But many lenses nowadays are released with specs that are well represented already. Some companies, like Rokinon/Samyang, are releasing upgrades to already solid performers. Let me qualify. For Sony FE mount lenses. Currently, other lens mount options are very thin by comparison. Largely owing to Canon and Nikon not playing well with others with their AF specs as I understand things. I get that too. They want that sweet, sweet lens profit to themselves. But I could get along with just about any camera on the market now so quantity, quality, and value lens options decide the camera mount for me. The L mount has multiple lens manufacturers, as a product of the alliance, but native manufacturer lenses are often varying degrees of quite pricey, and true third party options are relatively slim. The far majority of my Sony FE lenses are third-party and at one point I owned no Sony lenses. Currently I have just two. That is not because the Sony offerings are not good. They are excellent in fact. But it has more to do with the embarrassing riches of excellent third-party offerings at a lower price point. This alone justifies my staying with the Sony mount even as Canon and Nikon step up their mirrorless camera body game. I am brand agnostic, but I find it impossible to ignore the fact that for the price of a couple of the high-end native manufacturer lenses for other mounts I can build a whole third-party lens system. And I did. When I went to NYC last year I did not have a single Sony lens on me and did not feel lacking in any way because of it.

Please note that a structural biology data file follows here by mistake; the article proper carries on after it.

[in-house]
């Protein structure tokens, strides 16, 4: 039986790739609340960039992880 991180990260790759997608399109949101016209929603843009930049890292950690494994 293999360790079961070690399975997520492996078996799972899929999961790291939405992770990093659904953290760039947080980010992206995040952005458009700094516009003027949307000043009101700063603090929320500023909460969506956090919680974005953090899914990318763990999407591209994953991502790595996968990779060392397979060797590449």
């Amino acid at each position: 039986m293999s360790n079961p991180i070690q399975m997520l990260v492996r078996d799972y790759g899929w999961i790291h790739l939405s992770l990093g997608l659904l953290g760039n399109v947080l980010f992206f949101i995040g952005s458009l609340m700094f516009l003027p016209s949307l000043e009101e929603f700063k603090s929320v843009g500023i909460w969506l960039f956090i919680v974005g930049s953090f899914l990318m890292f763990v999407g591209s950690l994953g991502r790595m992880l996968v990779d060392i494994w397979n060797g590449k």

If I had an L mount alliance camera body I would be turning cartwheels right now. And rightfully so. This brings an excellent performing and solid value option to them. But in Sony FE land? The field is thick with options.